This video covers the concept of scales, using diagrams.
- [Narrator] Now that we've got groups under our belt, we will soon be able to use D3's built-in axis generators. You can build axes manually, if you'd like, but the automatic ones save a lot of time. D3 will draw the axis line, the tick marks, and the labels dynamically from the data, spacing everything neatly for us. D3 arranges all these elements in groups. If the data change, your axis updates. Even if you go from annual data to daily data, D3 will cope. In fact, D3 axes can show dates, text, or numeric data.
You can format the various parts of D3 axes any way you'd like, too, so really, there's no reason not to. Before we can make an axis, we need to understand about scales. So far we've supplied the raw data to D3, such as our array of five, 11, and 18, and then multiplied it by 15 or something, to make it the right sort of size on the web page. But we don't want to have to work out a multiplier every time we draw a chart. Scales will do this for us. Scales have domains, or inputs, and ranges, or outputs.
Let's say our data set contains financial debt data, and we need to use a linear numeric scale. The smallest debt is zero on the left, and the largest is 10,000, and since this is real-world data, there are units. In this example, the units are dollars. The domain can accept negative values, even though it isn't here. So this is the domain of our scale, our input. Think of it line a number line, if you can remember those. Possible values run from left to right, from naught to 10,000.
Most charts need two domains: one for the x-axis, and one for the y-axis. This looks like it's going to be y-axis data, to me, anyway, because the x-axis is usually dates. Next we have the range. Range is D3 speak for output. The range describes the height or width available for our chart on the web page, so the range is always in pixels. Range cannot be negative, because a negative height would be meaningless. As with domain, most charts would have two ranges: one for the x-axis, and one for the y.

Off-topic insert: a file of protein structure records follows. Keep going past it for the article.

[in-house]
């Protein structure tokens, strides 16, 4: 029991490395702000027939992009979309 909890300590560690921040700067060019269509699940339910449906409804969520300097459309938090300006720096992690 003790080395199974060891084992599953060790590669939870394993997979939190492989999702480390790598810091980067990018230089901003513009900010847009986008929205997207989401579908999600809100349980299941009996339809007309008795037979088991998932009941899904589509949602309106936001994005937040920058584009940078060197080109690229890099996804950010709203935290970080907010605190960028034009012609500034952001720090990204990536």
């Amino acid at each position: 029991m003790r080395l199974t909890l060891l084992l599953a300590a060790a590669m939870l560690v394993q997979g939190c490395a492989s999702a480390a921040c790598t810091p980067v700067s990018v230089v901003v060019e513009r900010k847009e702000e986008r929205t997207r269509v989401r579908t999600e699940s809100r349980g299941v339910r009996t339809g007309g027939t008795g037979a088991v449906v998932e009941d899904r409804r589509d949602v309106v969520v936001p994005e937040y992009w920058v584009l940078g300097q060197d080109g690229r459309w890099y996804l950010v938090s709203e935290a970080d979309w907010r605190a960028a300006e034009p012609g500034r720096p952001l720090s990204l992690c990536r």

Let's say our domain here is for the y-axis. Then this range tells us that the y-axis is 300 pixels high. As with the domain, the range can be thought of as a number line, running left to right. All the scale does is works out the appropriate multiplier for our data. It's going to tell us that a debt of 3,500 dollars should be plotted at a y value of 105 pixels, for a linear scale. To work out the multiplier, the scale needs four bits of information: the minimum and maximum values from our data, and the starting and ending pixel position where we want the chart.
One final thing: do you remember when we made our first bar chart? The bars were upside down to begin with. That's because web pages draw their elements top down, but we read charts bottom up, so we had to invert our y-position. For this reason, we normally match the minimum value of the domain against the maximum value of the range, and vice versa. It saves having to subtract y values from a height later.
- Making a simple bar chart with D3
- Understanding SVG graphics
- Drawing basic shapes
- Adding text
- Using generators and the path element
- Creating a scale and axes
- Importing data into D3
- Creating trees and Voronoi tessellations
- Preparing your data for advanced graphics
- Adding interactivity and transitions
- Choosing the right graphic
- Finding D3.js plugins
Skill Level Intermediate
Data Visualization for Data Analystswith Bill Shander1h 31m Beginner
Learning Data Visualization (2014)with Bill Shander3h 41m Beginner
2. Making a Simple Bar Chart with D3
3. Basic Shapes, Courtesy of SVG
4. Advanced Shapes, with D3 and Path
5. Scales and Axes
6. Importing Data into D3
7. Additional Graphics with D3 Layout
8. Preparing Your Data for Advanced Graphics
10. Picking the Right Graphic
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